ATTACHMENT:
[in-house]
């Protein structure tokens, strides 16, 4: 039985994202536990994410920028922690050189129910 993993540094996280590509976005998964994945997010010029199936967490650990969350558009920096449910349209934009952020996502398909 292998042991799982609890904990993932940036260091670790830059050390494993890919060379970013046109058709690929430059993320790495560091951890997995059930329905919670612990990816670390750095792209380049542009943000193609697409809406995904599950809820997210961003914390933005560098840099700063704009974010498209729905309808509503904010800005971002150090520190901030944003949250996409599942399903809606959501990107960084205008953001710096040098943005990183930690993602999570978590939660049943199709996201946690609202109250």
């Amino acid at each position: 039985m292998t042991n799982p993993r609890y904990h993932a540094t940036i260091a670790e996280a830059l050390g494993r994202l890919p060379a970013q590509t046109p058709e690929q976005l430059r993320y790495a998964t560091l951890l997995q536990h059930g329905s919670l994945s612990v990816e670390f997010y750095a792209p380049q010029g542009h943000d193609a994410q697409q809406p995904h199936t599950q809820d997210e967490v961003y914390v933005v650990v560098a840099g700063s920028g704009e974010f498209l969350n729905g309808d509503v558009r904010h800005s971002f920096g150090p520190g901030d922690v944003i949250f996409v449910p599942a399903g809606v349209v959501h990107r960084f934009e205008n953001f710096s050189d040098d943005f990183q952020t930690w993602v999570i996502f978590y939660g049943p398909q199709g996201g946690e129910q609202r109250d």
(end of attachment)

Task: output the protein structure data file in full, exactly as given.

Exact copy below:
[in-house]
């Protein structure tokens, strides 16, 4: 039985994202536990994410920028922690050189129910 993993540094996280590509976005998964994945997010010029199936967490650990969350558009920096449910349209934009952020996502398909 292998042991799982609890904990993932940036260091670790830059050390494993890919060379970013046109058709690929430059993320790495560091951890997995059930329905919670612990990816670390750095792209380049542009943000193609697409809406995904599950809820997210961003914390933005560098840099700063704009974010498209729905309808509503904010800005971002150090520190901030944003949250996409599942399903809606959501990107960084205008953001710096040098943005990183930690993602999570978590939660049943199709996201946690609202109250």
């Amino acid at each position: 039985m292998t042991n799982p993993r609890y904990h993932a540094t940036i260091a670790e996280a830059l050390g494993r994202l890919p060379a970013q590509t046109p058709e690929q976005l430059r993320y790495a998964t560091l951890l997995q536990h059930g329905s919670l994945s612990v990816e670390f997010y750095a792209p380049q010029g542009h943000d193609a994410q697409q809406p995904h199936t599950q809820d997210e967490v961003y914390v933005v650990v560098a840099g700063s920028g704009e974010f498209l969350n729905g309808d509503v558009r904010h800005s971002f920096g150090p520190g901030d922690v944003i949250f996409v449910p599942a399903g809606v349209v959501h990107r960084f934009e205008n953001f710096s050189d040098d943005f990183q952020t930690w993602v999570i996502f978590y939660g049943p398909q199709g996201g946690e129910q609202r109250d």